Around the Horn: Middle Infielders

Twins find solidity up the middle in 2007

The following is the third in a series of weekly stories on examining each Major League club, position by position. Each Wednesday until Spring Training camps open, we'll preview a different position. Today: Middle infielders.

DETROIT LAKES, Minn. -- Heading into 2006, the Twins had one main objective to help improve a struggling defense -- solidify the middle infield.

The task seemed a little more difficult than expected when the club came out of Spring Training without a true shortstop candidate and with a second baseman who still had to learn the American League.

Though the change didn't happen immediately, the middle infield eventually became one of the Twins' greatest strengths. The combo of second baseman Luis Castillo and shortstop Jason Bartlett played a large role in the club's impressive run at another AL Central title. As the team looks ahead to the '07 season, the questions that surrounded the middle infield last season have all but disappeared.

"There's no doubt about that, we're much more comfortable with our middle infield situation" Twins general manager Terry Ryan said. "At this time last year, we were just getting Castillo and Bartlett hadn't proven that he could play at this level. Juan Castro was a fine player for us, but ultimately I would say we're a heck of a lot more in tune to what we have now than maybe a year ago."

When the team arrived at Spring Training last February, all expectations pointed to Bartlett and Castillo being the duo to turn the double play. Instead, that duo initially became Castillo and Castro, who had spent most of his career as a utility infielder.

An inability to provide leadership in the infield cost Bartlett the starting job out of Spring Training, and he was sent down to Triple-A Rochester. The instructions from manager Ron Gardenhire to Bartlett were simple -- become more vocal and show the club some leadership.

With the team floundering below the .500 mark near mid-June, the Twins called up Bartlett and hand him the everyday shortstop job. Bartlett started 99 straight games after the callup, hitting .309 with 18 doubles and 32 RBIs. He showed strong promise defensively and became the type of shortstop the club needed him to be.

Minnesota Twins
Catchers: Mauer aims to build on '06
Corner IF: Punto no longer unknown
Middle IF: Keystone solidified
Outfielders: Rondell rounds it out
Starters: Santana only certainty
Bullpen: Relievers must be reliable
DH/Bench: Kubel top DH candidate

"I think he finally started to show the productivity that we had anticipated," Ryan said. "He's got a lot of those attributes that complete shortstops require and have -- speed, range, athleticism. And he's still got offensive capabilities that I think can be built on. But he started to play the game up here the way he had in the Minor Leagues, when a lot of us got excited. It just took a little longer than we expected."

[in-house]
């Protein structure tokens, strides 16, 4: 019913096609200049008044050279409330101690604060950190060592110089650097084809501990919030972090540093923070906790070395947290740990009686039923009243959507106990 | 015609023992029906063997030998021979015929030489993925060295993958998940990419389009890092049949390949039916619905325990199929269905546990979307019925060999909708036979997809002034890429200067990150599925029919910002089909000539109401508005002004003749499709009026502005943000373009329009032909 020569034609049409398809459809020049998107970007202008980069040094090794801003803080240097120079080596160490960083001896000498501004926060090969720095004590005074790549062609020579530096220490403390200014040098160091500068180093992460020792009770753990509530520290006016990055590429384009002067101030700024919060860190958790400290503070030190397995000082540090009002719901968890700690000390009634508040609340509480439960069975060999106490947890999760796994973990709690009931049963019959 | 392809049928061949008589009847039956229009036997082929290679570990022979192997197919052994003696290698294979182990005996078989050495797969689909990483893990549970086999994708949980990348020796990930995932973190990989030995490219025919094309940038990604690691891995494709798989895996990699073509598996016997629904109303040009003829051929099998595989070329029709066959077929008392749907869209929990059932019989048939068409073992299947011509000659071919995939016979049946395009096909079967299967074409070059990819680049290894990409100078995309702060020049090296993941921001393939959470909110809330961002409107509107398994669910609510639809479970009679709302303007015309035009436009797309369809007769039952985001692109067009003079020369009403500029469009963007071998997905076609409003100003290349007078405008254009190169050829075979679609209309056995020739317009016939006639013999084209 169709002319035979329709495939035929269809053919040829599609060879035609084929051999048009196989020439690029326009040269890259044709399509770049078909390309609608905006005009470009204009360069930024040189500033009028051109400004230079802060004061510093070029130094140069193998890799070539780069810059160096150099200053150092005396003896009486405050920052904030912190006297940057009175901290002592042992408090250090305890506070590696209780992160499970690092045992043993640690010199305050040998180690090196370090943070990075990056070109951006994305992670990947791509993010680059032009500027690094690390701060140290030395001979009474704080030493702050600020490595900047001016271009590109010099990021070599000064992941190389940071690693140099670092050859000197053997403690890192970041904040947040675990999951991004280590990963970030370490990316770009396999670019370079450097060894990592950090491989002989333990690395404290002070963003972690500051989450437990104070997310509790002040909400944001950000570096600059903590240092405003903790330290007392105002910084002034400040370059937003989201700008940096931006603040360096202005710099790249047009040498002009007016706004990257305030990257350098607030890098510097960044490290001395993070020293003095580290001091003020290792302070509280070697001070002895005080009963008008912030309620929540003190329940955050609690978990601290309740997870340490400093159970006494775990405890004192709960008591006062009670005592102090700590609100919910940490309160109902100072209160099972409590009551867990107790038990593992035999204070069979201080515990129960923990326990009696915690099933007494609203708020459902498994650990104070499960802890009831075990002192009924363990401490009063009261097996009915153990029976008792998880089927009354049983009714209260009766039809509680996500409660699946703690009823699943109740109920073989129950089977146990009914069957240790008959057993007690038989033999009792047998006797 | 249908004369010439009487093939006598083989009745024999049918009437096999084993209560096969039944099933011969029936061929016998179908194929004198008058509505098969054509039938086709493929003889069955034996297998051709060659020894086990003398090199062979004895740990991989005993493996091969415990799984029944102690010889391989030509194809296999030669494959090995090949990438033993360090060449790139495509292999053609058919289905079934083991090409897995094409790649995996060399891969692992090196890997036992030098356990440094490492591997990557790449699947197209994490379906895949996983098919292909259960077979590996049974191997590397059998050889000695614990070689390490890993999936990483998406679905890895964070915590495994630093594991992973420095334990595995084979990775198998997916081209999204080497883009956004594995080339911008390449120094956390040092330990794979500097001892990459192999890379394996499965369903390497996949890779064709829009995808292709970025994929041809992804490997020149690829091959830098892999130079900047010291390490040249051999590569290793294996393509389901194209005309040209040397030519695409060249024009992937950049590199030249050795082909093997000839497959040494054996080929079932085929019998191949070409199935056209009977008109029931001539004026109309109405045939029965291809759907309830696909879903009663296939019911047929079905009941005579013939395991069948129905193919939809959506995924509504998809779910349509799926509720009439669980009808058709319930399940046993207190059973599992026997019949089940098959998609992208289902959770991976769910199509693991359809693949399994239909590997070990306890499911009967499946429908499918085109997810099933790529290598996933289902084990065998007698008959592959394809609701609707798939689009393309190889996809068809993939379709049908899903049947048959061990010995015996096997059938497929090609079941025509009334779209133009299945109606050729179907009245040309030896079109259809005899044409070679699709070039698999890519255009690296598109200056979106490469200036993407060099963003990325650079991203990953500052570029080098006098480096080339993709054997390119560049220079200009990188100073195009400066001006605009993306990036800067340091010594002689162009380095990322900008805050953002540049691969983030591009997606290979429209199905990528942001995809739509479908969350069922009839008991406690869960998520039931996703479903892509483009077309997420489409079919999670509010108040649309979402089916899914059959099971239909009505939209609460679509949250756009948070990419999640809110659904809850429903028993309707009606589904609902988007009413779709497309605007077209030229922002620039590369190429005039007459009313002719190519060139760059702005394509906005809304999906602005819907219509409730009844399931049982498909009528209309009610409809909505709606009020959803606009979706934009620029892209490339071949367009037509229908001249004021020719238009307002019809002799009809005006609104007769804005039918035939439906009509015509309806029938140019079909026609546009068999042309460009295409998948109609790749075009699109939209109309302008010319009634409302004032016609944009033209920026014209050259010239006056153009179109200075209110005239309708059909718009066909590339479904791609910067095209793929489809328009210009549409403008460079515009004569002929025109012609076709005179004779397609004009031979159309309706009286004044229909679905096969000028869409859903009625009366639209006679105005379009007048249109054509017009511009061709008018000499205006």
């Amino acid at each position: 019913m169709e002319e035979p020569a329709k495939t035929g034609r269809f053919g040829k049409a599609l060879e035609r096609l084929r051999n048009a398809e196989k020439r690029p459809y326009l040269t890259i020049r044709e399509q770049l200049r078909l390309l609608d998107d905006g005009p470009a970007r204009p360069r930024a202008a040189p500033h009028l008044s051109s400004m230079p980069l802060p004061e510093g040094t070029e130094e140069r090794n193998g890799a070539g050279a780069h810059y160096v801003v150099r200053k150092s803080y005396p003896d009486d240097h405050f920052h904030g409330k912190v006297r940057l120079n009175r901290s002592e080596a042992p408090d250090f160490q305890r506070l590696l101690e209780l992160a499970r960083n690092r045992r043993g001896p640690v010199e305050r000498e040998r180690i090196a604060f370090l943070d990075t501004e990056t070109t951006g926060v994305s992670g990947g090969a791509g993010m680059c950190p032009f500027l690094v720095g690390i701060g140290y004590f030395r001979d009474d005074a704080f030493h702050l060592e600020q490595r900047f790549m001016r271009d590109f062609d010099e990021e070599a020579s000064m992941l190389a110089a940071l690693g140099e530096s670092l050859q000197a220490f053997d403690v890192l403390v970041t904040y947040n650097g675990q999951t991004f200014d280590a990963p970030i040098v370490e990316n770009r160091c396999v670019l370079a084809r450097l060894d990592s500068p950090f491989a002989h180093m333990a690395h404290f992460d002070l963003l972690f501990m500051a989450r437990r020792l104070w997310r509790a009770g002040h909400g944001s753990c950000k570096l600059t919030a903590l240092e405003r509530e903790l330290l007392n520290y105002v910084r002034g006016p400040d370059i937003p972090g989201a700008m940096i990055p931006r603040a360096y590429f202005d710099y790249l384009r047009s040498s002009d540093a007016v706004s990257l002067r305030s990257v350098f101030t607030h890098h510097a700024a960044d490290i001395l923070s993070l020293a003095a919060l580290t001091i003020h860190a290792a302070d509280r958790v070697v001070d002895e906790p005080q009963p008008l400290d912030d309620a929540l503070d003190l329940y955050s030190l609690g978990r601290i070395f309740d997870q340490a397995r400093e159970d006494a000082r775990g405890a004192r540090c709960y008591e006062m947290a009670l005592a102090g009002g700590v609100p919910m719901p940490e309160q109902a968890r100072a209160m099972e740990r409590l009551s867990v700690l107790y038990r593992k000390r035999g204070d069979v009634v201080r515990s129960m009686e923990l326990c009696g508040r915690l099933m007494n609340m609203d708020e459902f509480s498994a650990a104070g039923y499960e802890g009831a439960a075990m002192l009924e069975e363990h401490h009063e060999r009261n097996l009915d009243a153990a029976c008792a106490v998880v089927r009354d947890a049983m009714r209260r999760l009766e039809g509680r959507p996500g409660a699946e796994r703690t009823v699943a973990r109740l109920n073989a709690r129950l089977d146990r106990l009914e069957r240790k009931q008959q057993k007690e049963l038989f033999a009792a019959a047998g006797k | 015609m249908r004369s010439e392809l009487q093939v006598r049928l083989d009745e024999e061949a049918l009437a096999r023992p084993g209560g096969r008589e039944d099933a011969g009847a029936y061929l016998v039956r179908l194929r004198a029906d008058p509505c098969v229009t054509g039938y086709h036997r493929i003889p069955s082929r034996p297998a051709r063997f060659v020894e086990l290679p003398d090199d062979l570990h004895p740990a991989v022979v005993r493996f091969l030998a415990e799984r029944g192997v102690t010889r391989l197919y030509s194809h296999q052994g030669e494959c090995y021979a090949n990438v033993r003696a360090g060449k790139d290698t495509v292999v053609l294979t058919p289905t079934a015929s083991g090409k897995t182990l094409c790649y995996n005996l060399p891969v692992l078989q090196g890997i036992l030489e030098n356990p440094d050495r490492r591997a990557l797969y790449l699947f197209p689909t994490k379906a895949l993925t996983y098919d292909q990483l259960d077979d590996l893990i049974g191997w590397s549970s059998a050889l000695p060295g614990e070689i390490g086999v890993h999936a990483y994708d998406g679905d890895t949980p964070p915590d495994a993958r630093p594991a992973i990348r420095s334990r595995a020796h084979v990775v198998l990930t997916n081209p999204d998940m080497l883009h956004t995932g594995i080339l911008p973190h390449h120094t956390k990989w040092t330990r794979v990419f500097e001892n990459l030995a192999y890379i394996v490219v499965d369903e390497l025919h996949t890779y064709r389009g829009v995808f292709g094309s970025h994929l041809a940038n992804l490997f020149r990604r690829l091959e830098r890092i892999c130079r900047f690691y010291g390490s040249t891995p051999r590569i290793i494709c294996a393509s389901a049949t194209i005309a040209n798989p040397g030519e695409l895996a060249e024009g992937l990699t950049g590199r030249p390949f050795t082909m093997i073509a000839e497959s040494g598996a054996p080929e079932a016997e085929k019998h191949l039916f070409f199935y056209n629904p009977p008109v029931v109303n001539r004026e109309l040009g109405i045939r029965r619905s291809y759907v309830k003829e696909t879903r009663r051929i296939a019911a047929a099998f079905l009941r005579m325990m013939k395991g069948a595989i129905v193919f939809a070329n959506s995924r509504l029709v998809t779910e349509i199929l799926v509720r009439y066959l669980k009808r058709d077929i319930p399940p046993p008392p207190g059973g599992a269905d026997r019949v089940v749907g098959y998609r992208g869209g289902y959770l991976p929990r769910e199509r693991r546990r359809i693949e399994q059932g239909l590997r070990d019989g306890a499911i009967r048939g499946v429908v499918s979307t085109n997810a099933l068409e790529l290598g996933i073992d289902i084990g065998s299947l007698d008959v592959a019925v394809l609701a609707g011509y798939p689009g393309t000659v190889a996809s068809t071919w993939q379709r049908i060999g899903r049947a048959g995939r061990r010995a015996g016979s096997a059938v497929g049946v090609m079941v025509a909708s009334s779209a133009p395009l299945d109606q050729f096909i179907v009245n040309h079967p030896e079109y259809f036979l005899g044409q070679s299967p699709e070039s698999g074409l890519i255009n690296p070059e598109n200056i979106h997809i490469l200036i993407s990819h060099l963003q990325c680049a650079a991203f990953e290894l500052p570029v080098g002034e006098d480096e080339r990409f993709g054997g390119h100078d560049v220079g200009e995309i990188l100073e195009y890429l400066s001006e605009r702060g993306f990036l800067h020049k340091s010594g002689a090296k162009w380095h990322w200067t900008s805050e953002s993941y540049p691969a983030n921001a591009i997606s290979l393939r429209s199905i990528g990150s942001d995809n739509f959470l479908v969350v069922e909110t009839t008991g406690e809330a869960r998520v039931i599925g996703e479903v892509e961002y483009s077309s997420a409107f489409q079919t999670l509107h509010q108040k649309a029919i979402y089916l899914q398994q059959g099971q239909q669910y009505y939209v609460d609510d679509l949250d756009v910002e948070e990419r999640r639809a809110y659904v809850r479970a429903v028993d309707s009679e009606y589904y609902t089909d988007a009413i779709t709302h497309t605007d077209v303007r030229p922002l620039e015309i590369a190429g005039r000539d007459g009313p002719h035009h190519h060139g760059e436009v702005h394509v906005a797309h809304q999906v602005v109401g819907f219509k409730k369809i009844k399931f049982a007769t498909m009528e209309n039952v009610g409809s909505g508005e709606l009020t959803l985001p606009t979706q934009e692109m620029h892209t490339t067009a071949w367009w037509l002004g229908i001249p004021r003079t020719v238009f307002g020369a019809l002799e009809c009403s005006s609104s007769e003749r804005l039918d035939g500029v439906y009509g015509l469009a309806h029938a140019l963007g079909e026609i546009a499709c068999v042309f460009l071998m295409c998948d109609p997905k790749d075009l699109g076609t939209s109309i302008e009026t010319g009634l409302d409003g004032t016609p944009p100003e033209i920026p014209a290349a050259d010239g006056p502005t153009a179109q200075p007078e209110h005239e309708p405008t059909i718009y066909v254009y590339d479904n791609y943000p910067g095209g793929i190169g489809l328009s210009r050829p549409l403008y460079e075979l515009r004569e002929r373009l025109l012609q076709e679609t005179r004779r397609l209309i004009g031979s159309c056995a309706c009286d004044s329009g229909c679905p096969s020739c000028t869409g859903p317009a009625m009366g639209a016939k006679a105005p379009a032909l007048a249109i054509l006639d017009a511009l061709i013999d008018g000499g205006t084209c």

While Bartlett was honing his skills in Rochester, Castillo emerged as a steady force at second base. By the time Bartlett was called up, Castillo had established himself and was able to not only to provide solid defense but to aid in the shortstop's development, as well.

"He brought that veteran presence," Ryan said of Castillo. "He's an ex-Gold Glover, so you don't ever have to position him. About the only thing you concern yourself with Luis is thinking about his durability, but he played a lot."

Castillo was limited at times during the season by soreness in both legs, but he still managed to play in 142 games. And when the team was without a true leadoff hitter following Shannon Stewart's injury, Castillo stepped up in the role.

"He knows how to use the turf," Ryan said. "And as a leadoff man, he'll take a walk and work deep in counts. He's just a confident guy, offensively and defensively."

Just because the team is comfortable with its middle infield doesn't mean Castillo and Bartlett don't need to improve. Ryan feels baserunning could be better, and that a greater knowledge of the league should help Castillo improve upon his 25 stolen bases in '06. Bartlett nabbed just 10 bags last year.

"I think [Bartlett's] going to be a base stealer, but it will take some time and experience to be able to read pitchers and situations," Ryan said. "Working with [first-base coach] Jerry White on different pitchers' moves, along with release times of catchers and how to take leads, certainly will help. Jason can run, and I think that's one of those things that I don't know if people recognize just how fast he is -- he's pretty quick."

Bartlett should be able to harness that speed a little more in '07, since his workload is expected to greatly decrease. Shallow infield depth made it impossible to give Bartlett a day off in the heat of an '06 division race, but that isn't expected to happen again.

The team instead will rely on Luis Rodriguez to back up second base, and Rule 5 Draft pick Alejandro Machado and Alexi Casilla will give the team depth at shortstop.

"Last year, we were in a situation where every game was crucial," Ryan said. "Now we have ample people back there if we have any sort of problem."

With the way the club's double-play tandem emerged last season, the Twins aren't too concerned about backup plans anymore.

Kelly Thesier is a reporter for This story was not subject to the approval of Major League Baseball or its clubs.